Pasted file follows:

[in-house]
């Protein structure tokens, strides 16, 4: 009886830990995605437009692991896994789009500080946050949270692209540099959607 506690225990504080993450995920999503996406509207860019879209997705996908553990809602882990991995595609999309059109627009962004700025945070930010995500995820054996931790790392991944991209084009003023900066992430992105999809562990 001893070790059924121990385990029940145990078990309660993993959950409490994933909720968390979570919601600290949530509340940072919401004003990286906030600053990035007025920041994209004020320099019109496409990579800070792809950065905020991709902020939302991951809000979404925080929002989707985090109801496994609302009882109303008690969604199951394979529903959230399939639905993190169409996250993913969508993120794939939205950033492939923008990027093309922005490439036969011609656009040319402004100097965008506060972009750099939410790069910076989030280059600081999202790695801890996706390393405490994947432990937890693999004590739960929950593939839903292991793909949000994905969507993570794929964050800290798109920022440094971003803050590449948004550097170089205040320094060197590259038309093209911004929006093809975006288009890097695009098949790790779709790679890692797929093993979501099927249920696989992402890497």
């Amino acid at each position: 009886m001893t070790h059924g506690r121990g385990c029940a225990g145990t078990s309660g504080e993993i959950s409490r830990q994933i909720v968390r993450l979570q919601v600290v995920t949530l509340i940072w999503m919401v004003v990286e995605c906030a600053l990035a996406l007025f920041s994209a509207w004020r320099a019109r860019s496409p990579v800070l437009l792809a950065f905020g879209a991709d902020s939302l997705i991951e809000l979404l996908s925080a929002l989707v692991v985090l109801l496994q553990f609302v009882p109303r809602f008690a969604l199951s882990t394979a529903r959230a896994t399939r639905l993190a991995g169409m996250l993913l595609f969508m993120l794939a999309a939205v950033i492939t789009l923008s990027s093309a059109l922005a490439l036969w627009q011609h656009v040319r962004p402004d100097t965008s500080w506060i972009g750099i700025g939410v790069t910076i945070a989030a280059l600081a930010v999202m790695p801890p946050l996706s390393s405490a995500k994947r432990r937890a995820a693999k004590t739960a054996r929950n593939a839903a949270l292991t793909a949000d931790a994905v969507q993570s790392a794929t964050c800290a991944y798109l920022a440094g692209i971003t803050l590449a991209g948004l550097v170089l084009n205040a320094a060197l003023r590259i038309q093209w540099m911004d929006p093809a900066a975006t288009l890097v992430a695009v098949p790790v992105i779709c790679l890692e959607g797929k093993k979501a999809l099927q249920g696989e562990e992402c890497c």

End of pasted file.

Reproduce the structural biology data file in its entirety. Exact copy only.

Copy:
[in-house]
């Protein structure tokens, strides 16, 4: 009886830990995605437009692991896994789009500080946050949270692209540099959607 506690225990504080993450995920999503996406509207860019879209997705996908553990809602882990991995595609999309059109627009962004700025945070930010995500995820054996931790790392991944991209084009003023900066992430992105999809562990 001893070790059924121990385990029940145990078990309660993993959950409490994933909720968390979570919601600290949530509340940072919401004003990286906030600053990035007025920041994209004020320099019109496409990579800070792809950065905020991709902020939302991951809000979404925080929002989707985090109801496994609302009882109303008690969604199951394979529903959230399939639905993190169409996250993913969508993120794939939205950033492939923008990027093309922005490439036969011609656009040319402004100097965008506060972009750099939410790069910076989030280059600081999202790695801890996706390393405490994947432990937890693999004590739960929950593939839903292991793909949000994905969507993570794929964050800290798109920022440094971003803050590449948004550097170089205040320094060197590259038309093209911004929006093809975006288009890097695009098949790790779709790679890692797929093993979501099927249920696989992402890497």
């Amino acid at each position: 009886m001893t070790h059924g506690r121990g385990c029940a225990g145990t078990s309660g504080e993993i959950s409490r830990q994933i909720v968390r993450l979570q919601v600290v995920t949530l509340i940072w999503m919401v004003v990286e995605c906030a600053l990035a996406l007025f920041s994209a509207w004020r320099a019109r860019s496409p990579v800070l437009l792809a950065f905020g879209a991709d902020s939302l997705i991951e809000l979404l996908s925080a929002l989707v692991v985090l109801l496994q553990f609302v009882p109303r809602f008690a969604l199951s882990t394979a529903r959230a896994t399939r639905l993190a991995g169409m996250l993913l595609f969508m993120l794939a999309a939205v950033i492939t789009l923008s990027s093309a059109l922005a490439l036969w627009q011609h656009v040319r962004p402004d100097t965008s500080w506060i972009g750099i700025g939410v790069t910076i945070a989030a280059l600081a930010v999202m790695p801890p946050l996706s390393s405490a995500k994947r432990r937890a995820a693999k004590t739960a054996r929950n593939a839903a949270l292991t793909a949000d931790a994905v969507q993570s790392a794929t964050c800290a991944y798109l920022a440094g692209i971003t803050l590449a991209g948004l550097v170089l084009n205040a320094a060197l003023r590259i038309q093209w540099m911004d929006p093809a900066a975006t288009l890097v992430a695009v098949p790790v992105i779709c790679l890692e959607g797929k093993k979501a999809l099927q249920g696989e562990e992402c890497c």